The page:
Above posting includes listing of locations (around the world) that had one or more new network links (on the internal network) added sometime during 1983 (large precentage involved connections requiring link encryptors).

more recent post http://www.garlic.com/~lynn/2008h.html#87 mentioning coming to the realization (in the 80s) that there were three kinds of crypto.

Posted by: Lynn's archelogical pgp-like proposal at June 17, 2008 05:17 PM

Hi Ian-- I actually agree with you. I didn't want to say that on my ebay ad because if I make people depressed maybe they won't want to spend money. (On the other hand, I spend more money when depressed. So...)

Posted by: Sameer Parekh at June 17, 2008 07:20 PM

I don't think we lost because the US government made a successful strategic retreat, thought that is part of it.

Rather, the plan is harder to carry out than we thought.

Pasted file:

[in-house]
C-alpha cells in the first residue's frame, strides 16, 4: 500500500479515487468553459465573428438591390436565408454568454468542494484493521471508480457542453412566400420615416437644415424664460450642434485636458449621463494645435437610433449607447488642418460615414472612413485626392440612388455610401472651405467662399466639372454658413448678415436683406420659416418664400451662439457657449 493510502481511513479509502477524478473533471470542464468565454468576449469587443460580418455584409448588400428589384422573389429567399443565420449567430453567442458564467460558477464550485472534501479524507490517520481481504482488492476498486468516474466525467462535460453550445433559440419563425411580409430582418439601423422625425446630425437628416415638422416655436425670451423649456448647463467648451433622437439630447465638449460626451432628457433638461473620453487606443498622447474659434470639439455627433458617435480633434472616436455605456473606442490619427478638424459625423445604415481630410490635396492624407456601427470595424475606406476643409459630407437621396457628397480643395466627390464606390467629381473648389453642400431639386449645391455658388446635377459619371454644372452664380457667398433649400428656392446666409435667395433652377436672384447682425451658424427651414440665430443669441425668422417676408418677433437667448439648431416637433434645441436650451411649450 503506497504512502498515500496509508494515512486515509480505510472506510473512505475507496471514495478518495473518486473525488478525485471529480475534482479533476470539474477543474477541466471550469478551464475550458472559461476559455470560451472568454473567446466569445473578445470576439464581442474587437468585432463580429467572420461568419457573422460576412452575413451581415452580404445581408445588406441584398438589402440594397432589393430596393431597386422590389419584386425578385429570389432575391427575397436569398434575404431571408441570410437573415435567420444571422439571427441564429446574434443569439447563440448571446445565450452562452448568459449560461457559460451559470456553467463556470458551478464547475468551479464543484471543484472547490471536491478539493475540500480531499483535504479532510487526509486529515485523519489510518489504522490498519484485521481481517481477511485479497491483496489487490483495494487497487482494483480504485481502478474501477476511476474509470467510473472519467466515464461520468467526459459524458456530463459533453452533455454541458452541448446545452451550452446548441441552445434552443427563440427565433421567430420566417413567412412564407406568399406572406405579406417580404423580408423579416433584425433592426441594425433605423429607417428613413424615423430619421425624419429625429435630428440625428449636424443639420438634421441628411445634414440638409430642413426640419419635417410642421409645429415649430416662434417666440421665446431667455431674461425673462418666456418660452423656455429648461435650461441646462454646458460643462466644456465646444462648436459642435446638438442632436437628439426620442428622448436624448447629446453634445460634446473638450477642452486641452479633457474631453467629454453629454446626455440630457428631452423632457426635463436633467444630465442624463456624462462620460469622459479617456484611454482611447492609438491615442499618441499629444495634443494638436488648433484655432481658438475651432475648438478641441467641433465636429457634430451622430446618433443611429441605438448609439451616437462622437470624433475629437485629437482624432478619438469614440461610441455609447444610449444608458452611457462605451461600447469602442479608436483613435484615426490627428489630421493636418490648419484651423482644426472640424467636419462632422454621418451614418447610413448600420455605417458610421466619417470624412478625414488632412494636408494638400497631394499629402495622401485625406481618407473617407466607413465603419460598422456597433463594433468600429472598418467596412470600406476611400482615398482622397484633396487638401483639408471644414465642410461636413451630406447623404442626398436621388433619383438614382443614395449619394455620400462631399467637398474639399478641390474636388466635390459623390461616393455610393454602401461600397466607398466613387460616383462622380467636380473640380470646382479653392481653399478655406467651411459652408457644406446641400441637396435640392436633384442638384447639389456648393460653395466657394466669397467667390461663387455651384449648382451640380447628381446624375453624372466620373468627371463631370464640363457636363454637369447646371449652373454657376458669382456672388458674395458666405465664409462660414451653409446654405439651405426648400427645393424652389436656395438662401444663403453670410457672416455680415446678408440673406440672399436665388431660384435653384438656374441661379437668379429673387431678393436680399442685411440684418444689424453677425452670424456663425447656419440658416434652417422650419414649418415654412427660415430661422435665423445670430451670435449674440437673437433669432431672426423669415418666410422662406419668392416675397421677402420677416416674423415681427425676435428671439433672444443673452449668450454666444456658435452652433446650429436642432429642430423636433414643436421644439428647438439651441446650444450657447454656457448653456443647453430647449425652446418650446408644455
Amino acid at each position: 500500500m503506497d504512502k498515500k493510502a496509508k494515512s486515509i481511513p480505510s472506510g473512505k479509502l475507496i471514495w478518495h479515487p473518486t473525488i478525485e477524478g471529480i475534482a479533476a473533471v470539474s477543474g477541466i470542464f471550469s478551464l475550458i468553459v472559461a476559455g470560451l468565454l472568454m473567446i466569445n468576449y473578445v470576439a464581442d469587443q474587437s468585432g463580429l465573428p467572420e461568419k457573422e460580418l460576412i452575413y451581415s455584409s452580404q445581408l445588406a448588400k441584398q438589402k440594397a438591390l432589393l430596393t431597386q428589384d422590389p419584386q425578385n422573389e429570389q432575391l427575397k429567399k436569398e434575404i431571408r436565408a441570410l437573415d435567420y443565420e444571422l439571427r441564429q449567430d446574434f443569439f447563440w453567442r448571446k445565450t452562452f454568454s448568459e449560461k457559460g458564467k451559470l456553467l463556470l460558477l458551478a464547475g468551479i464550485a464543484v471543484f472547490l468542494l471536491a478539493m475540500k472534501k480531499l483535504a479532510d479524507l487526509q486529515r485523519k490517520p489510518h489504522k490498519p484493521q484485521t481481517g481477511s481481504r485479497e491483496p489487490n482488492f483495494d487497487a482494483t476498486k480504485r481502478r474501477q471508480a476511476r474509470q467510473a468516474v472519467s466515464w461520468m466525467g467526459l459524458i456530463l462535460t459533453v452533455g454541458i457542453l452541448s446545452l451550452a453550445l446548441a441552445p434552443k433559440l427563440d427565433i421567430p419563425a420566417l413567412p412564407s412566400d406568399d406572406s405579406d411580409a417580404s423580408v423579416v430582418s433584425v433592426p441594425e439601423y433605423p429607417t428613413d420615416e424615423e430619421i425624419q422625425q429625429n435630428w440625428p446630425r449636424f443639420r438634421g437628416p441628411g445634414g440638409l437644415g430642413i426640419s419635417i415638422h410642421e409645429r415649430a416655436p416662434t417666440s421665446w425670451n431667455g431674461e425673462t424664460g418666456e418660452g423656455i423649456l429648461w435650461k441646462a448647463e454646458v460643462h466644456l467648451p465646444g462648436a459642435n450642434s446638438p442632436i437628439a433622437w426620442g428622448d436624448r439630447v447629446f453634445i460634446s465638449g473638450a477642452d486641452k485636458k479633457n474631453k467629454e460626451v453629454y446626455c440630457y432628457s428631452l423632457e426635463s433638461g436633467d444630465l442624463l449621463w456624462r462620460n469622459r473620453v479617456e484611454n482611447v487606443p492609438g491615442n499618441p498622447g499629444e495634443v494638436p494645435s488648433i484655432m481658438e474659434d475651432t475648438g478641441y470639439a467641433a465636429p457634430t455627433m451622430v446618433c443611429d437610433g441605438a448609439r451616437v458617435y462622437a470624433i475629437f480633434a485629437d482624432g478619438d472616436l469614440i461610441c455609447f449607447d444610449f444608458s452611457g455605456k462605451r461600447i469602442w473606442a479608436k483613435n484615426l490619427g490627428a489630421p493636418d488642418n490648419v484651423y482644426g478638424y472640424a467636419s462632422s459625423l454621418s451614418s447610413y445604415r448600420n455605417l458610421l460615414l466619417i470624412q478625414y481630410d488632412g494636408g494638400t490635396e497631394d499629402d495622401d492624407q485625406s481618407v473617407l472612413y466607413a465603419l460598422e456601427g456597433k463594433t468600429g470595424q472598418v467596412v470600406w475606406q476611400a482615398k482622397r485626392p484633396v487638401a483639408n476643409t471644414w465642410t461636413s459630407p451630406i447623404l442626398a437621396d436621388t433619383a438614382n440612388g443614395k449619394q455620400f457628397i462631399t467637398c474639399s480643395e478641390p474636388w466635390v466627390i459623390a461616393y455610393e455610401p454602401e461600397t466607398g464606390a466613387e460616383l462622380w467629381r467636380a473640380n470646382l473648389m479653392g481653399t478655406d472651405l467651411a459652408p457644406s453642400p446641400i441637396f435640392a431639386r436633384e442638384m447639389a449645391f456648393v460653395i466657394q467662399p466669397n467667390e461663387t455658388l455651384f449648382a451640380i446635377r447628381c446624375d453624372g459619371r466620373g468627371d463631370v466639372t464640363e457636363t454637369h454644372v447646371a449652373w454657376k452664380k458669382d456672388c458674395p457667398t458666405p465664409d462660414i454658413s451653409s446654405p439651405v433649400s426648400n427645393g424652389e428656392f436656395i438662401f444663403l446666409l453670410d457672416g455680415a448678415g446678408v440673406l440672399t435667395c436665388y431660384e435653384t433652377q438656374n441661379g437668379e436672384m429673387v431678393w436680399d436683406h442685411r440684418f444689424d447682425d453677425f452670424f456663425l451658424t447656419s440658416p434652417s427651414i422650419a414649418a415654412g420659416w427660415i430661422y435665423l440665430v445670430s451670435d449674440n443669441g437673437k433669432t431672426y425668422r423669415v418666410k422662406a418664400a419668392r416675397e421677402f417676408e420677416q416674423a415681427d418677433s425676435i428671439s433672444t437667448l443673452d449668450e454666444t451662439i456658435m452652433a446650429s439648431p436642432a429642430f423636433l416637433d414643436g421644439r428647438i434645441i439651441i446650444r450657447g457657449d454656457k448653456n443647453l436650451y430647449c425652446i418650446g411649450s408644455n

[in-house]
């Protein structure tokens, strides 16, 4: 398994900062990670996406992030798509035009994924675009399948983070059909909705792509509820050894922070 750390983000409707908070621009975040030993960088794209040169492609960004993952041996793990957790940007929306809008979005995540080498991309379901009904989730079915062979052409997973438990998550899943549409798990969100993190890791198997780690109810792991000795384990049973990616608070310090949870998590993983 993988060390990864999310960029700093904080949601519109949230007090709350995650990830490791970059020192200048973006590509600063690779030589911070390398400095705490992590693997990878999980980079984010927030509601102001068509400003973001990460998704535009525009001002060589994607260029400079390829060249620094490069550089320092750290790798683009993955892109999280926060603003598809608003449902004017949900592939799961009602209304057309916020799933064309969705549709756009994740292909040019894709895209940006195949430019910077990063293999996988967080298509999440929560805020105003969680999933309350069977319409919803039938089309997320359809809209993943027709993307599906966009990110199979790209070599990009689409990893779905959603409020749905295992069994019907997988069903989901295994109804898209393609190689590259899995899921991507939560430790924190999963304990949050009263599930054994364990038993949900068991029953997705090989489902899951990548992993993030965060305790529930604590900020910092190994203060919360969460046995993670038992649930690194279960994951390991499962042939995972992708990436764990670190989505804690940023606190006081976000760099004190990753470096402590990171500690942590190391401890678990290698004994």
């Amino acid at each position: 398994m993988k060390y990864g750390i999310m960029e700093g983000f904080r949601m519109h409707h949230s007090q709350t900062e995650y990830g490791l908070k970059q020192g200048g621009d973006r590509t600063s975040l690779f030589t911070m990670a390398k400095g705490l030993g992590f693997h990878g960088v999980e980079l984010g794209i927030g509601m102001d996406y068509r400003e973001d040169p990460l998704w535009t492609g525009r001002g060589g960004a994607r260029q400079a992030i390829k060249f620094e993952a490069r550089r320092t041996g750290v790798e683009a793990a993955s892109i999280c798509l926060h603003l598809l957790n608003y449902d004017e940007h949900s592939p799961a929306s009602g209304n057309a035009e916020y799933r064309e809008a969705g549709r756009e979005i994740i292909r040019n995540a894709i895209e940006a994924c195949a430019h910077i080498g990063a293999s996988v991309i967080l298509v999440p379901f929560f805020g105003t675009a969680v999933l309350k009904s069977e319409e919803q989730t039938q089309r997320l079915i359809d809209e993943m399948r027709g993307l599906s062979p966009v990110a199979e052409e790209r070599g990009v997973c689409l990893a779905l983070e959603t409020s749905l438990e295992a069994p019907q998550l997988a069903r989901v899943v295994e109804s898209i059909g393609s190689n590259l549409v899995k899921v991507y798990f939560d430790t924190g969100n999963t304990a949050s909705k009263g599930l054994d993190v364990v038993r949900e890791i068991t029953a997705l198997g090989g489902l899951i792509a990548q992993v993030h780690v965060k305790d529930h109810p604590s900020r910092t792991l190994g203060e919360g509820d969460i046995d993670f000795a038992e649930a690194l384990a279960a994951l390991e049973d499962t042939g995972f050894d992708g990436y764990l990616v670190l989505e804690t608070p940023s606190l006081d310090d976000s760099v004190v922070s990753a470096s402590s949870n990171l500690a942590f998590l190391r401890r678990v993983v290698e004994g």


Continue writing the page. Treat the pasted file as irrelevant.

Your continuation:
As I write in http://jim.com/security/cypherpunk_program.html

The plan is to strike at the state from the jungle of complexity, to strike at the state from beyond the state’s intellectual and temporal horizons.

Cryptography alone is insufficient to implement crypto-anarchy. Correct understanding and implementation of cryptography has proven to be hard, as numerous embarrassing failures have demonstrated, but correct understanding and implementation of cryptography turned out to be only the beginning of what was needed.

Often secure cryptographic algorithms have been used to construct insecure cryptographic protocols, but worse than that, correct cryptographic protocols, such as SSL, have resulted in insecure behavior.

Successfully designing such systems requires a whole system viewpoint – cryptographic protocols and user interface and business models and accounting principles and economic understanding and understanding of computer mediated social networking.